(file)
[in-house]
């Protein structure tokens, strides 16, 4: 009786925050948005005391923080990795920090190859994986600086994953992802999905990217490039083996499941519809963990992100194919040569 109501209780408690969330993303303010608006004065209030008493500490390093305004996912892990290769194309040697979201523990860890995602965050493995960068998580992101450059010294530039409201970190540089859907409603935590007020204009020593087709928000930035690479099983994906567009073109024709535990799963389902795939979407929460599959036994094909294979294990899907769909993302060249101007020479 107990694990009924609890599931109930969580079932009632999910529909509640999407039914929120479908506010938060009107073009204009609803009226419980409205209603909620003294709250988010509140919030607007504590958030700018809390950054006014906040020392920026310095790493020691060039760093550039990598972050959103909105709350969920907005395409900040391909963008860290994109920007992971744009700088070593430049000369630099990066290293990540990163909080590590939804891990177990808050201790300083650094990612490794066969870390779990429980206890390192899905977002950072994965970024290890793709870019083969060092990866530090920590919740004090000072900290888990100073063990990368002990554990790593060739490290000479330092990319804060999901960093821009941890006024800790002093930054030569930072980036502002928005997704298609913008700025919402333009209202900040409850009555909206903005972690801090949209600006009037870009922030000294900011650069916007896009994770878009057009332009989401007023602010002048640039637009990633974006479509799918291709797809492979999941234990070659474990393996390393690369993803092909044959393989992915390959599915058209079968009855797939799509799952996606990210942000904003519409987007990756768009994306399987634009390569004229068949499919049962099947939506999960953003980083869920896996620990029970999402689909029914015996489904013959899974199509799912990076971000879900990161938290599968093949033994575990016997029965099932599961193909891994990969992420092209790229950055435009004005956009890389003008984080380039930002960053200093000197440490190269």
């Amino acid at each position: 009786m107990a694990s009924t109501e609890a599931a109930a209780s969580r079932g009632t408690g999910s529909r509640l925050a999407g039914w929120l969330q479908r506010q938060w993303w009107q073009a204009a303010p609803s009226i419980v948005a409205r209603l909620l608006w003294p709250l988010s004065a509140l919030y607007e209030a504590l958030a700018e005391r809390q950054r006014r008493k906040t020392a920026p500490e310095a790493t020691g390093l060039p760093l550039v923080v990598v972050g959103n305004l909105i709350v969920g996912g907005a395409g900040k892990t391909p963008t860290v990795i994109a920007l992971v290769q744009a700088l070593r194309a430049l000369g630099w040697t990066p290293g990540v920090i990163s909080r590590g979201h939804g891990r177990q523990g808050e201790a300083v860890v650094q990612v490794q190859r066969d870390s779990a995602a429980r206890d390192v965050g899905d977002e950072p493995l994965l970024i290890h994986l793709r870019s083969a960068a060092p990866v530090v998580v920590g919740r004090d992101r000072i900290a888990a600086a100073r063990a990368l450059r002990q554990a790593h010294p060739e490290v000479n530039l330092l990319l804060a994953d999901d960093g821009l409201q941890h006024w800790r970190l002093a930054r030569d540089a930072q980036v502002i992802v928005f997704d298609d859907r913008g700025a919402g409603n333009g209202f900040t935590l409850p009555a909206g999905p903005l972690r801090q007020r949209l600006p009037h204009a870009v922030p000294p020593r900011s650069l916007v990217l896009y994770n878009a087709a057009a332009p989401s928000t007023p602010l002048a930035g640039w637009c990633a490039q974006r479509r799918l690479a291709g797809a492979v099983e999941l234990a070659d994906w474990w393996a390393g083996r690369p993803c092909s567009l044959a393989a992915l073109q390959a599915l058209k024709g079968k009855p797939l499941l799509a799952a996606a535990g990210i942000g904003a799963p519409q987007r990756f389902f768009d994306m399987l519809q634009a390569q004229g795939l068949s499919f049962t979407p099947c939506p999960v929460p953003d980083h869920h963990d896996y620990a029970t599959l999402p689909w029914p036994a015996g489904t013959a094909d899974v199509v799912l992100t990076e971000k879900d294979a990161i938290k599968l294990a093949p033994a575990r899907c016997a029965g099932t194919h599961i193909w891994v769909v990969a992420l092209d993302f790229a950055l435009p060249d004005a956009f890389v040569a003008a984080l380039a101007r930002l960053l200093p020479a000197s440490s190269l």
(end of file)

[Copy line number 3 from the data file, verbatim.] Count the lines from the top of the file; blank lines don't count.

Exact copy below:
């Amino acid at each position: 009786m107990a694990s009924t109501e609890a599931a109930a209780s969580r079932g009632t408690g999910s529909r509640l925050a999407g039914w929120l969330q479908r506010q938060w993303w009107q073009a204009a303010p609803s009226i419980v948005a409205r209603l909620l608006w003294p709250l988010s004065a509140l919030y607007e209030a504590l958030a700018e005391r809390q950054r006014r008493k906040t020392a920026p500490e310095a790493t020691g390093l060039p760093l550039v923080v990598v972050g959103n305004l909105i709350v969920g996912g907005a395409g900040k892990t391909p963008t860290v990795i994109a920007l992971v290769q744009a700088l070593r194309a430049l000369g630099w040697t990066p290293g990540v920090i990163s909080r590590g979201h939804g891990r177990q523990g808050e201790a300083v860890v650094q990612v490794q190859r066969d870390s779990a995602a429980r206890d390192v965050g899905d977002e950072p493995l994965l970024i290890h994986l793709r870019s083969a960068a060092p990866v530090v998580v920590g919740r004090d992101r000072i900290a888990a600086a100073r063990a990368l450059r002990q554990a790593h010294p060739e490290v000479n530039l330092l990319l804060a994953d999901d960093g821009l409201q941890h006024w800790r970190l002093a930054r030569d540089a930072q980036v502002i992802v928005f997704d298609d859907r913008g700025a919402g409603n333009g209202f900040t935590l409850p009555a909206g999905p903005l972690r801090q007020r949209l600006p009037h204009a870009v922030p000294p020593r900011s650069l916007v990217l896009y994770n878009a087709a057009a332009p989401s928000t007023p602010l002048a930035g640039w637009c990633a490039q974006r479509r799918l690479a291709g797809a492979v099983e999941l234990a070659d994906w474990w393996a390393g083996r690369p993803c092909s567009l044959a393989a992915l073109q390959a599915l058209k024709g079968k009855p797939l499941l799509a799952a996606a535990g990210i942000g904003a799963p519409q987007r990756f389902f768009d994306m399987l519809q634009a390569q004229g795939l068949s499919f049962t979407p099947c939506p999960v929460p953003d980083h869920h963990d896996y620990a029970t599959l999402p689909w029914p036994a015996g489904t013959a094909d899974v199509v799912l992100t990076e971000k879900d294979a990161i938290k599968l294990a093949p033994a575990r899907c016997a029965g099932t194919h599961i193909w891994v769909v990969a992420l092209d993302f790229a950055l435009p060249d004005a956009f890389v040569a003008a984080l380039a101007r930002l960053l200093p020479a000197s440490s190269l």